45. I had the Lockman NASB Large Print Ultrathin Bible and it had excellent paper and calfskin binding. However, the print was so light (in my opinion) that it was very hard to read. I ended-up selling it on eBay. Their NASB wide margin more the same – great paper and calfskin binding but poor print. Has anyone else experienced too light print in their calfskin editions? (I looked at several of their calfskin bibles and they were all the same.) As you can tell, I like a bible with good, dark print. Anyone else feel the same?

  46. I received my Allan’s NASB Friday. I was so excited…until I opened it. The cover is as described, the best i’ve ever seen, top quality! But inside was a mess. The first 1000 pages or so were crinkled, or maybe a better word is “puckered”, about every inch or so from top to bottom near the spine. The puckering finally disappeared somehwere in Acts. The last 10-15 pages, including the entire map section had some type of permanent crease or indentation. The only way to describe it would be to liken it to the way your skin looks after sleeping on rumpled bedding. It appeared to be as if the paper they used must have been on the bottom of the ream and had a permanent indentation on them. This ruined it for me. I am attempting to contact Allan to get it sent back with full refund. The retail price was way too high for such substandard binding in my opinion.

  47. The folks at Evangelical Bibles could not be more gracious. I was initially concerned that there might be issues in the return process…not even the slightest! While the products offered through EB are indeed “top-shelf” and flaws are always a possibility, they appear to be the exception rather than the rule. My replacement Bible is already enroute and am expecting it within the next day or so.
    Many thanks to the fine folks at EB and for those of you who have taken your time to review these, and the other fine products mentioned in the blogs.

  48. I have been getting lost in this blog over the last week and learning a lot, but also getting somewhat overwhelmed in trying to sort out the pros, cons, and options. My “wish list”, like everyone’s, is too long and specific (NASB, wide margin, single column, reference, thumb indexed, 10+ font, and so on). I am not looking for something petite to toss in my purse, but rather something that will stick with me for years to come. This Allen version is definitely in the running. I can handle some ghosting, but am worried about my own ink bleed-through. I have Micron 005 and 010 pens, but it would be nice to know in advance of ordering an expensive Bible that they aren’t going to show through. Any advice/recommendations/experience will be appreciated. You folks are a treasure chest of knowledge!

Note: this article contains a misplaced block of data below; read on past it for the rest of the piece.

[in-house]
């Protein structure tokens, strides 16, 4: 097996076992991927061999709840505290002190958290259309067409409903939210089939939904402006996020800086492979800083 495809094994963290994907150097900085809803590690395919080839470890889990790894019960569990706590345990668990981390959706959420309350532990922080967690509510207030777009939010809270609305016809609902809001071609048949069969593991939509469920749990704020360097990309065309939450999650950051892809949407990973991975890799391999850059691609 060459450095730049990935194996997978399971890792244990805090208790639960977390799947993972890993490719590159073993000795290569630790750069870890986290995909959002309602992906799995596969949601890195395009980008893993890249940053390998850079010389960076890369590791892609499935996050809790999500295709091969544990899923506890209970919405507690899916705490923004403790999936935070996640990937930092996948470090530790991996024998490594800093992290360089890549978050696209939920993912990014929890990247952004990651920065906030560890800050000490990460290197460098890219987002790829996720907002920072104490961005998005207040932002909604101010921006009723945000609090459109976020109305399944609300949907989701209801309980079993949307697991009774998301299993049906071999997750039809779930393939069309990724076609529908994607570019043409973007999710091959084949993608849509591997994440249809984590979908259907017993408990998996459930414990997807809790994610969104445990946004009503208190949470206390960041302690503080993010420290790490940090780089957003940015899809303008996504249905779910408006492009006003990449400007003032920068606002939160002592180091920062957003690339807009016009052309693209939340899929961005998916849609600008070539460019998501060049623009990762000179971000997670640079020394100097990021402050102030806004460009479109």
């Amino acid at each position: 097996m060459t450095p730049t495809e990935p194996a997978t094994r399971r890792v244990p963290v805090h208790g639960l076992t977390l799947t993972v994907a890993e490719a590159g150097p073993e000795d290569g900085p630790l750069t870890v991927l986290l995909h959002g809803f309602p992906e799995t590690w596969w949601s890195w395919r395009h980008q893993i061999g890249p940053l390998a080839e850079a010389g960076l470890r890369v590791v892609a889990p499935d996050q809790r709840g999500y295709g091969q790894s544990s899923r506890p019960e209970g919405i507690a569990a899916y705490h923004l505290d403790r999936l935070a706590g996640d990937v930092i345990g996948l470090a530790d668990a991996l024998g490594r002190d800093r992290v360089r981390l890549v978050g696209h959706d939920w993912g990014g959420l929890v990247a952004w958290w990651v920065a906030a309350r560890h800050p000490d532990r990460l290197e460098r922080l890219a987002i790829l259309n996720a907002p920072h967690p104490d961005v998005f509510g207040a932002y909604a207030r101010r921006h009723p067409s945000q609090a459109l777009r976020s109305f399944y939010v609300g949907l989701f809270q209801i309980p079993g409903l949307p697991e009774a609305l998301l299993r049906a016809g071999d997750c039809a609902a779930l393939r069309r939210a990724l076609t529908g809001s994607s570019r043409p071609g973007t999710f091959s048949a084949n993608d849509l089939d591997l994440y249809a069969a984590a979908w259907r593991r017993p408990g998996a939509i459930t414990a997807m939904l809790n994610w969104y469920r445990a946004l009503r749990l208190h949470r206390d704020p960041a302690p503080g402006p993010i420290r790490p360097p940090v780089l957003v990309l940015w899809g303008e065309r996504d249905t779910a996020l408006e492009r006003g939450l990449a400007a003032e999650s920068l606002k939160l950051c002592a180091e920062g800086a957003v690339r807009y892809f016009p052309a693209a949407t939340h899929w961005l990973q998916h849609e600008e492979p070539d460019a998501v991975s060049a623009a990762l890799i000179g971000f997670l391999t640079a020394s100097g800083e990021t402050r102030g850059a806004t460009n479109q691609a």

49. @Brooke, I can tell you that I’ve owned this particular Allan NASB for over a year now, and have used Pigma Microns for notetaking with no bleed through issues.
    To my knowledge, I’m not aware of any other NASB edition which fits your above criteria. The closest I think would be the Cambridge wide margin, but it’s double column with smaller than 10 point font.

  50. Thanks for the response, Larry. Everyone seems to be pretty smitten with Allen’s binding standards, so it’s comforting to read that the paper seems up to par as well.

  51. This is a nice color for the NASB. I have a Ryrie in split leather and a very nice Charles Stanley In Touch Edition of the NASB but in Black Calfskin. I love this Crimson Red. I was reading on the Allan’s site the other day that they are coming out with a Special Edition NASB in Jan. of 2013. I’m trying to find out more about that one before I order the Crimson.

  52. I contacted the people at Allan and they said the NASB edition is listed as “New Limited Edition” because they will only be making 500 of them. This would help explain why on evangelicalbible’s website it says that the preorder stock is low. I am looking forward to getting this bible…I just cant decided on the black or the brown edition.
    Just a note about the paper, I own a SCR edition of the NASB and the ghosting in the paper is not bad at all. It doesn’t make it difficult to read at all in my opinion.

  53. I was really excited to receive my Allan NASB1 this week, but was so disappointed with the text block that I am sending it back. Binding is beautiful, service was stellar; but the ghosting is more than I expected and just beyond what I can accept in a Bible costing this much. It was substantial enough that it made the Bible harder for me to read. I understand purchasing a text block from Lockman, but I think that “premium” Bibles need to include high end specifications for the paper. No disrespect intended to EB.com at all. The service has been top notch.

  54. Yes, Marty, it’s a shame the top-line Bibles use the same text blocks as the PVC-bound models. I’d sure love to hear from someone in the business what a press run of 500 text blocks using truly first-class paper would cost. $50k? $500k? Considering you can get a truly hand-made copy of the Arion Press Folio Bible for <$10k each, I wouldn't think it would take $5M.